Growth hormone deficiency
Growth hormone deficiency is the medical condition of inadequate production of growth hormone (GH) and its effects on children and adults. Growth hormone, also called somatotropin, is a polypeptide hormone which stimulates growth and cell reproduction. See separate articles on GH physiology and GH treatment. more...
Deficiency of GH produces significantly different problems at various ages. In newborn infants the primary manifestations may be hypoglycemia or micropenis. In later infancy and childhood, growth failure may be major effect. Adults with growth hormone deficiency may have diminished lean body mass and poor bone density and a number of physical and psychological symptoms.
GH deficiency can be congenital or acquired in childhood or adult life. It can be partial or complete. It is usually permanent, but sometimes transient. It may be an isolated deficiency or occur in association with deficiencies of other pituitary hormones.
GH deficiency is treated by growth hormone replacement.
The term hypopituitarism is often used interchangeably with GH deficiency by endocrinologists but more often denotes GH deficiency plus deficiency of at least one other anterior pituitary hormone. When GH deficiency (usually with other anterior pituitary deficiencies) is associated with posterior pituitary hormone deficiency (usually diabetes insipidus) the condition is termed panhypopituitarism.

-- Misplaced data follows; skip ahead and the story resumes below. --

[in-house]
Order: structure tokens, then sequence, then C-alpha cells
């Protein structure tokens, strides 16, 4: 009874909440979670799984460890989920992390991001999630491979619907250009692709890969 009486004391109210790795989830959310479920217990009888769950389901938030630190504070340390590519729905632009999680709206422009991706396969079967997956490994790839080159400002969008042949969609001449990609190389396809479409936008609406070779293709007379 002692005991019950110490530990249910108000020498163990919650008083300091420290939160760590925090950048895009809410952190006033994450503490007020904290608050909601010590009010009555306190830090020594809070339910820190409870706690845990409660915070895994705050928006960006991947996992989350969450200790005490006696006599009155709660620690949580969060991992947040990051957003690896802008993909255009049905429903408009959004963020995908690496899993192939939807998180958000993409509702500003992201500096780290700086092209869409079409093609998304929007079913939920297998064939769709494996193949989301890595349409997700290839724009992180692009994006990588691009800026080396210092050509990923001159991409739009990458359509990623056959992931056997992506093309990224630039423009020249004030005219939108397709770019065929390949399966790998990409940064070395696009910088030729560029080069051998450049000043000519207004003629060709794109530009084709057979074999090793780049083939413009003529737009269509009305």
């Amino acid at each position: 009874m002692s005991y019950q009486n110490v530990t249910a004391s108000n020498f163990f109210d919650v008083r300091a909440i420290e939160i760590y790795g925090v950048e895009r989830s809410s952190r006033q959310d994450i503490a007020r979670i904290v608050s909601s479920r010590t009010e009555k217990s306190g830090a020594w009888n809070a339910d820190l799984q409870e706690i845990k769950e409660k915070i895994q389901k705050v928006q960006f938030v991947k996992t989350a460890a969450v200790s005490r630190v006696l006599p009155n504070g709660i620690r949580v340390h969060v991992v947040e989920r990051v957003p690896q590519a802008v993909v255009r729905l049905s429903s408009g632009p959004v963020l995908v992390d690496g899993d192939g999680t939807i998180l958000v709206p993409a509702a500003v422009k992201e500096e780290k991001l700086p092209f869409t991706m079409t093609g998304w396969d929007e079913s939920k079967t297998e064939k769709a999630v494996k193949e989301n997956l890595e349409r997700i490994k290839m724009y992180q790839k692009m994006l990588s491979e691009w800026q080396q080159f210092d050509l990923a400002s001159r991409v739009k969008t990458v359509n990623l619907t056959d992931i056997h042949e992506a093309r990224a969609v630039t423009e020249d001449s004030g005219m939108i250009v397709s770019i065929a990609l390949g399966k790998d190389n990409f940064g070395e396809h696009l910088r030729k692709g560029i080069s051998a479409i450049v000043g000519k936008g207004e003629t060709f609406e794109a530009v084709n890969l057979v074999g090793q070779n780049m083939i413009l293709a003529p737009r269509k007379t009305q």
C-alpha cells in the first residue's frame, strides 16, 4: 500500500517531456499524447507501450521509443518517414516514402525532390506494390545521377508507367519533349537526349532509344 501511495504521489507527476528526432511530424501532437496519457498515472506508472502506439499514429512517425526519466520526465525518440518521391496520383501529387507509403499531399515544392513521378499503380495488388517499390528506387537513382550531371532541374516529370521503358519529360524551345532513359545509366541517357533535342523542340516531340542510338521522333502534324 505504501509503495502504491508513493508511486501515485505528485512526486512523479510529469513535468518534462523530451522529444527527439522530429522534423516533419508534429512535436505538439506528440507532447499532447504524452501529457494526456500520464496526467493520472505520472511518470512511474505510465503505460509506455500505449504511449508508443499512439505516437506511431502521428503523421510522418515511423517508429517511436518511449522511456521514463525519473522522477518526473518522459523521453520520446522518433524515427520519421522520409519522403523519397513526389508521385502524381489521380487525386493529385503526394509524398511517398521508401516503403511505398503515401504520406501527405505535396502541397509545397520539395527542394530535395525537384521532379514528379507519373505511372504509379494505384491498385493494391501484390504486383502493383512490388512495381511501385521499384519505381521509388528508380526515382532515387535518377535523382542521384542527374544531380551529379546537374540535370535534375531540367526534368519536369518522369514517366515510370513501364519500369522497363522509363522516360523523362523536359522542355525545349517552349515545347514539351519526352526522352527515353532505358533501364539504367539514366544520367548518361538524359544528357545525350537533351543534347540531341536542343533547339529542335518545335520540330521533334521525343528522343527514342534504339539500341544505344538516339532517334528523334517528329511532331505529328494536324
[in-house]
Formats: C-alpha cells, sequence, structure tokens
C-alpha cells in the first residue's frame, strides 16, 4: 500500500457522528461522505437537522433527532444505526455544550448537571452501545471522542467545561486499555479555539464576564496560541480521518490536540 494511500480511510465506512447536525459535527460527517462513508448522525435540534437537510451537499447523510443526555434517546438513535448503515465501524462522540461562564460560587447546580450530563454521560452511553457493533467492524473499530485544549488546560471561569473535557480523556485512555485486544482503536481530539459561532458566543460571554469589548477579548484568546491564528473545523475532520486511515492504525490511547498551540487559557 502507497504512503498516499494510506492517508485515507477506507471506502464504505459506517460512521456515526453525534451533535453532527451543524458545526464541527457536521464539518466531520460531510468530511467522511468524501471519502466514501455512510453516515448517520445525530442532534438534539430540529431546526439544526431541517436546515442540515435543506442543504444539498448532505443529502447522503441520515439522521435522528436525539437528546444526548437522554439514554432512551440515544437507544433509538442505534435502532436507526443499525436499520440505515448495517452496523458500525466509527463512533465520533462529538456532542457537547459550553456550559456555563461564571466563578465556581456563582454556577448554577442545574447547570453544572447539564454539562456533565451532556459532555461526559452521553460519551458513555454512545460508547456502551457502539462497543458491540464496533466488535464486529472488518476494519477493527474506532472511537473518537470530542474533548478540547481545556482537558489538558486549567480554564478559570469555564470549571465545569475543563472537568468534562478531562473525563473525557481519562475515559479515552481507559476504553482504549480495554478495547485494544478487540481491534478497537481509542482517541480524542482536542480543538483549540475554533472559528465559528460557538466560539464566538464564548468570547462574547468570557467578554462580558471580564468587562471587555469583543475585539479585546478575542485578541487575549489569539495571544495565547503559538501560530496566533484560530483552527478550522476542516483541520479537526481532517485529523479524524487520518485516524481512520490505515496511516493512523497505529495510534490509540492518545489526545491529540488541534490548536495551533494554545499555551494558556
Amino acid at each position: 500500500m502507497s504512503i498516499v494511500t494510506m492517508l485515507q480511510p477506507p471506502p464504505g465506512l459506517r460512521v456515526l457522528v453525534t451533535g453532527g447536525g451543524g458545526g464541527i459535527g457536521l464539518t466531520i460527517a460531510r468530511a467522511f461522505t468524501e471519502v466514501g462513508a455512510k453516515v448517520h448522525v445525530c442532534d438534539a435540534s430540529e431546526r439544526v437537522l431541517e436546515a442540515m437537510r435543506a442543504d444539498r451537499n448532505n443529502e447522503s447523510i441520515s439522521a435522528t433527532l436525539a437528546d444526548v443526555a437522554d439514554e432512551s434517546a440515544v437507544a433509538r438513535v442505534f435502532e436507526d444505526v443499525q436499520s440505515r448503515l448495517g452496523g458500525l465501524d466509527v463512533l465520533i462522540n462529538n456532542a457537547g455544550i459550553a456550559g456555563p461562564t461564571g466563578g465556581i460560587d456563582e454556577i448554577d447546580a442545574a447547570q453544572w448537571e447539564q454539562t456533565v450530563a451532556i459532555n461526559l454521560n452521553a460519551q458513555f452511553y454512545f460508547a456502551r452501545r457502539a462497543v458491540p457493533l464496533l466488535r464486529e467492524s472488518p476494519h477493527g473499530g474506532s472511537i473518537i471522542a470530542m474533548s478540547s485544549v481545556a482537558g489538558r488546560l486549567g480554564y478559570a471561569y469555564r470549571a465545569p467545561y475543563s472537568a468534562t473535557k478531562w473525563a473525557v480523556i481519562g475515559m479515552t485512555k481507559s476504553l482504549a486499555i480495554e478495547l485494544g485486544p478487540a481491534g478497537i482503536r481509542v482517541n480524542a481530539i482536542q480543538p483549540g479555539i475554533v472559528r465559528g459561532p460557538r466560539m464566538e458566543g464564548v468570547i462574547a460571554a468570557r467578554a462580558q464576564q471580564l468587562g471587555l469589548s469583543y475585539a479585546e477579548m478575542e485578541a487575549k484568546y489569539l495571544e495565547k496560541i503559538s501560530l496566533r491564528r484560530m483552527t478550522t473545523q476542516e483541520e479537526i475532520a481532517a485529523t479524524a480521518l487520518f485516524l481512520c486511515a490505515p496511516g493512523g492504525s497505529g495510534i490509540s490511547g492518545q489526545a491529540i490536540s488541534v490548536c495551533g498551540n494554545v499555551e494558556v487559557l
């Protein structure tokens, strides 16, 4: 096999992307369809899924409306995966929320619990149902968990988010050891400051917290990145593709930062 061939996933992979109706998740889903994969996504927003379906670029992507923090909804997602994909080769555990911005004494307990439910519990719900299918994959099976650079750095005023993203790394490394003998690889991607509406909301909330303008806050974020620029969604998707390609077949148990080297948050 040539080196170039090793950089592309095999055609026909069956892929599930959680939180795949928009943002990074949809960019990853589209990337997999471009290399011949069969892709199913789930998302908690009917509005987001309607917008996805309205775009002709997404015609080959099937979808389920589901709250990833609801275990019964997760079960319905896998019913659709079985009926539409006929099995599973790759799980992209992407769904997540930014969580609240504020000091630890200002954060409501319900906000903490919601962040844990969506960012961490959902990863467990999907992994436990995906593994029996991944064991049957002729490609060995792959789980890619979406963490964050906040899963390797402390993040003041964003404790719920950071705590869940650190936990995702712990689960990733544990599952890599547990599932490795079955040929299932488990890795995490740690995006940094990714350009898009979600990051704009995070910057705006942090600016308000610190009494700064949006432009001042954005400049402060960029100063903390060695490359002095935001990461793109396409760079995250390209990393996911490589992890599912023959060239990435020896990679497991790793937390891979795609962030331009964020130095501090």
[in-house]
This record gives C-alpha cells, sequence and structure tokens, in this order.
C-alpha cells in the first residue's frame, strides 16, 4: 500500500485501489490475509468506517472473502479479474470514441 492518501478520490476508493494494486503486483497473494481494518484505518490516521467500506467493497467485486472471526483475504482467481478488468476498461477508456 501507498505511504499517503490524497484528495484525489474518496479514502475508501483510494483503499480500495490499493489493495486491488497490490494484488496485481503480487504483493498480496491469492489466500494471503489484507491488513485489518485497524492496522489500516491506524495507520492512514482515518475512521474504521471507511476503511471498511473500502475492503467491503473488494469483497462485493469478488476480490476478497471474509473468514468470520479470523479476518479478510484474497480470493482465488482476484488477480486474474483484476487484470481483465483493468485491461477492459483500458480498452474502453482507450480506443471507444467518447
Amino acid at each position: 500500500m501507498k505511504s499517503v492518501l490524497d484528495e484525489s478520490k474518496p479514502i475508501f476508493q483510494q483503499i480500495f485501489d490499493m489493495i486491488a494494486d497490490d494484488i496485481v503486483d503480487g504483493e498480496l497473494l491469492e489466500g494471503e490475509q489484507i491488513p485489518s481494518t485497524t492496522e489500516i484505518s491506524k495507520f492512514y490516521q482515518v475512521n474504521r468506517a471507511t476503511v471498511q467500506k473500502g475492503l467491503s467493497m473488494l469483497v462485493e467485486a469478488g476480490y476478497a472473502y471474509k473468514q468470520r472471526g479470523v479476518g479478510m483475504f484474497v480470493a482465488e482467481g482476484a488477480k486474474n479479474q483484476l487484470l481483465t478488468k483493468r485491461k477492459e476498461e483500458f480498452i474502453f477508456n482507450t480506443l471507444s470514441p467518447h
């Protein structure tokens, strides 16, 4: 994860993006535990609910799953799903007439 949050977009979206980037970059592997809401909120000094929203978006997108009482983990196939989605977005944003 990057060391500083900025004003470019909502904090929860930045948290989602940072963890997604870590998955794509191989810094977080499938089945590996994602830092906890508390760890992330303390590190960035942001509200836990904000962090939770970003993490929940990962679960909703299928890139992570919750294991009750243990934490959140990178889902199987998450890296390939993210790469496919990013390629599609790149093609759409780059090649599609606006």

HGH also refers to human growth hormone but this older abbreviation has begun to develop paradoxical connotations (see fuller discussion of HGH in GH treatment and HGH quackery).
Causes of GH deficiency
There are many causes of GH deficiency. Some examples include:
- mutations of specific genes (e.g., GHRHR, GH1)
- congenital malformations involving the pituitary (e.g., septo-optic dysplasia, posterior pituitary ectopia)
- damage to the pituitary from incracranial disease (e.g., hydrocephalus),
- intracranial tumors in or near the sella turcica, especially craniopharyngioma,
- damage to the pituitary from radiation therapy to the head for leukemia or brain tumors,
- surgery in the area of the pituitary,
- autoimmune inflammation (hypophysitis),
- severe head trauma,
- ischemic or hemorrhagic infarction from low blood pressure (Sheehan syndrome) or hemorrhage pituitary apoplexy.
Many cases of isolated growth hormone deficiency (IGHD) recognized in childhood are idiopathic. IGHD has been reported to affect about 1 in 4000 children, but IGHD is difficult to distinguish from other causes of shortness such as constitutional delay, and the true incidence is unsettled.
Severe prenatal deficiency of GH, as occurs in congenital hypopituitarism, has little effect on fetal growth. However, prenatal and congenital deficiency can reduce the size of a male's penis, especially when gonadotropins are also deficient. Besides micropenis, additional consequences of severe deficiency in the first days of life can include hypoglycemia and exaggerated jaundice (both direct and indirect hyperbilirubinemia). Female infants will lack the microphallus of course but may suffer from hypoglycemia and jaundice.
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